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  #1  
Old 07-06-2018, 10:51 PM
SundayGardener SundayGardener is offline
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Calcium Magnesium Questions
Default Calcium Magnesium Questions

Hello,
Thanks to the helpful experienced orchid experts, I discovered that I needed to add cal mag when using distilled water, especially for cattleyas.

I'm able to get RAW Cal Mag locally, but it seems pricey. Searching around, it seems Peters Excel Cal Mag 15-5-15 is popular (but not necessarily easy to get?). My question is, is this used in place of a fertilizer, or in addition to fertilizer? My impression is in place of a fertilizer, in which case, my next questions are is it a good fertilizer for orchids (aside from the cal mag) and should it be avoided for paphs and other calcium sensitive plants? I think I saw in another thread that H&R nurseries uses it, but I believe they grow mainly catts and dens, and species (but not paphs?).

Finally, has anyone ever just used powdered calcium and magnesium? For instance NOW Foods label sells both in a powder as a human supplement.

Then there is the amount. RAW Cal Mag says 1/8 tsp per gallon, but I don't think this is enough for catts. I've seen improvement but still think I see signs of calcium deficiency and I've been supplementing for 6 or 8 weeks now, or longer. I use it for all waterings, although now I'm using up 1/4 tsp for catts and encyclias only.

Thanks for any input! I'd really love to get at least one cattleya bloom this year
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  #2  
Old 07-06-2018, 11:26 PM
Optimist Optimist is offline
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I'm using K-Lite orchid and epiphyte fertilizer which has calcium and magnesium in it. It's worth the cost because it means less guesswork, less buying of multiple products, etc.

I actually had no idea that Paphs were calcium sensitive. I will have to look that up. From what I have seen many of the strap leaf types live as lithophytes, and also the SE Asia types usually live over limestone caves and outcroppings, meaning they live in close proximity to a lot of Calcium.

What is your take on what calcium deficiency looks like?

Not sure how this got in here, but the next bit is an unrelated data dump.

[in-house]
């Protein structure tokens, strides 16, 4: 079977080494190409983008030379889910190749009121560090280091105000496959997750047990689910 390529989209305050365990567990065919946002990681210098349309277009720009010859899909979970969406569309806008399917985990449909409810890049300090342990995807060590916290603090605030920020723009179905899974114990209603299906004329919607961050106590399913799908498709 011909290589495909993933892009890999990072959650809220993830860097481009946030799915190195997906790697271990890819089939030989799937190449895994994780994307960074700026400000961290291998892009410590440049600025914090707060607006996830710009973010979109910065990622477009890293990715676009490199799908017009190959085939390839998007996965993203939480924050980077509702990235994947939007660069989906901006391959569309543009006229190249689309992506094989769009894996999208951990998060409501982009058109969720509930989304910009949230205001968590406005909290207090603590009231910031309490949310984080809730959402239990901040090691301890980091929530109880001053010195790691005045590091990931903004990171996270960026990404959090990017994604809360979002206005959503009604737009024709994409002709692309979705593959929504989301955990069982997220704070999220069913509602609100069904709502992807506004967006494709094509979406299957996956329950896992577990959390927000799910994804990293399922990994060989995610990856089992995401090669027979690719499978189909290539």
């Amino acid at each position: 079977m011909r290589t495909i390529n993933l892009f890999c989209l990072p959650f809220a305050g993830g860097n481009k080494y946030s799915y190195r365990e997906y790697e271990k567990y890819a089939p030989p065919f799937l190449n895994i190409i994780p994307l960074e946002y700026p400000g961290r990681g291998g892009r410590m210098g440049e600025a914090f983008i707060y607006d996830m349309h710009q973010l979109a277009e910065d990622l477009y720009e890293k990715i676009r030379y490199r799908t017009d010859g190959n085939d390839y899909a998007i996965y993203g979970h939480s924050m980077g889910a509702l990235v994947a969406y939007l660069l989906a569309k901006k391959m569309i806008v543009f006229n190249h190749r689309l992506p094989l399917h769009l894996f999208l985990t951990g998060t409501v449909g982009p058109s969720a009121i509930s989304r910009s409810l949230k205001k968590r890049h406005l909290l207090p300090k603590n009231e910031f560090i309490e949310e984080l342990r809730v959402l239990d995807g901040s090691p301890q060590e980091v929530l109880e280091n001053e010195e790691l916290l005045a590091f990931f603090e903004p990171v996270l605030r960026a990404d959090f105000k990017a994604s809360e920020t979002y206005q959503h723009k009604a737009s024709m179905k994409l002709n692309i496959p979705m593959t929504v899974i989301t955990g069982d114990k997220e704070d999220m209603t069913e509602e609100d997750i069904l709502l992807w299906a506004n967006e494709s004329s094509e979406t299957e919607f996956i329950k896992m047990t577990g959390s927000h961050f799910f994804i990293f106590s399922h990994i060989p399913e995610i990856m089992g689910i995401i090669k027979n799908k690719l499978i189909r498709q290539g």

You could use bone meal on orchids-- it has a tendency to mold though. Better yet there is chicken oyster shells used by chickens to develop better egg shells. It's basically a 5 lb bag of crushed oyster shell (sanitized). You buy it at a farm store like Tractor Supply. I put a loose sprinkle on my orchids (cattleyas and paphs) twice a year.

I hope you get some flowers too! Good luck!
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  #3  
Old 07-06-2018, 11:26 PM
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In powder form, Ca and Mg have to be combined with something else. The "what else" will identify the conditions under which it is soluble. If it is designed to dissolve in stomach acid, it will be pretty insoluble in water. If your tap water is "hard" - containing calcium and magnesium carbonates, have you considered just mixing some tap water in with your pure water? The average amounts of those minerals in your tap water should be available from your water company.
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  #4  
Old 07-07-2018, 06:20 AM
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Dollythehun Dollythehun is offline
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I hesitate to stick my toe into this water (pun intended). My water is very hard. (I filter it or use rain water now). It binds up the calcium and magnesium and my phals eventually showed symptoms, as did one of my Catts. I was advised to put eggshells in my Catt medium, and I switched to a monthly Cal mag supplement from Amazon. Once in awhile a symptom will arise and I give the plants a shot of epsom salts. That usually takes care of the problem. I don't have a scientific formula for this, I go by instinct and it's working.

Others will have a formula for you.
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  #5  
Old 07-07-2018, 08:21 AM
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All plants need a steady supply of calcium while they are actively growing. Unlike most other minerals, calcium is not easily translocated within plant tissues, so if the plant is deficient in calcium, the newest growth, usually the tips if the leaves, or in the case of sympodial plants like cattleyas, the tips of newly growing pseudobulbs, will die and turn black, which is often mistaken for a fungal rot.

I have no scientific basis for this, but it appears (from reading fertilizer labels) that the proper amount of calcium is somewhere around 50% or more of the nitrogen concentration. K-Lite, for example, has 12.9% nitrogen and 10% calcium, while MSURO has the same nitrogen levels and 8% calcium.

Magnesium can be shared among plant tissues, so adding a tablespoon per gallon once a month is sufficient.

Most water supplies provide a sufficient level of both, so supplements are unnecessary.
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  #6  
Old 07-07-2018, 10:42 PM